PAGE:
What is Pancake Day?
Pancake Day is the day before Ash Wednesday and the start of Lent. It is also traditionally the day for eating pancakes, have you ever wondered why?
Three Names for the Same Day
Pancake Day is also known as Shrove Tuesday or Pancake Tuesday. All three are the same, on the same day but with three different names.
As the day falls on the eve of the start of Lent, it was a day to use up any stocks of food forbidden during this time, namely milk, butter, eggs all the accompaniments (jam and syrup being the most popular).
The 'Shrove'—as in Shrove Tuesday—stems from an old English word 'shrive', meaning to 'confess all sins', so again linked to the upcoming religious period of Lent.
The History of Pancake Day
The earliest records of eating pancakes and the famous British pancake tossing appeared in the fifteenth century when the pancakes were a little thicker than the current-day pancakes; they would also often have added spices for decadence and making them very much of their time as spices were used in all manner of foods.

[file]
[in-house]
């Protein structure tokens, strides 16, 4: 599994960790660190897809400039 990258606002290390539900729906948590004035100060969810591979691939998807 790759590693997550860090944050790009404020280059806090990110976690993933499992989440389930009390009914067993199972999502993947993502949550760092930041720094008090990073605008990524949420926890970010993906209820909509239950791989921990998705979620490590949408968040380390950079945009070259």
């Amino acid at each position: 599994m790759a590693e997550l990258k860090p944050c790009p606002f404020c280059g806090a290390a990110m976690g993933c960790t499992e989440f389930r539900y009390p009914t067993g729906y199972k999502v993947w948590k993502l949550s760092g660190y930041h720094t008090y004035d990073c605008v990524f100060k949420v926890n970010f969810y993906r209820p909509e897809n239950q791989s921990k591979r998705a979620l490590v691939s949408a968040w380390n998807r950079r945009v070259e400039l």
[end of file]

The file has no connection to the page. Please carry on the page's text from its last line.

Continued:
It wasn’t until the eighteenth century and the influence of French cooking and their thin crepes that pancakes more as we know them now. They became lighter and thinner and had changed very little since then.
Pancake Customs in the UK and Ireland
Today the customs are far simpler than in times gone by, with the quirkiest custom being the custom of Pancake Races whilst tossing a pancake in the air from a frying pan. Harmless, good fun.
‘Shroving’ was a custom in which children sang or recited poetry in exchange for food or money. ‘Lent Crocking’ was one of the many customs of the day when children would pass from house to house asking for pancakes and if receiving none, threw broken pottery at the door!
Other customs and superstitions included the belief that the first three pancakes cooked were sacred. Each would be marked with a cross, then sprinkled with salt to ward off evil spirits, then set aside.
In Ireland, Irish girls were given an afternoon off to make their batter, and the eldest, unmarried girl would toss the first pancake. Success meant she would marry within the year.
In Scotland, special oatcakes called Bannocks were made using oatmeal, eggs and salt and griddle cooked with a charm added to the dough. On eating, if an unmarried person found it, it was believed they, would marry within the year.
Wales also had their own customs where people would pass from door to door begging for flour, lard or butter. In some parts of Wales, children would kick tin cans up and down the streets, believed to commemorate the putting away the pots and pans for Lent.
Pancakes in Other Parts of the World
In other parts of the world, Shrove Tuesday is celebrated differently with the Mardi Gras carnival in New Orleans, and an equally raucous one in Rio de Janeiro.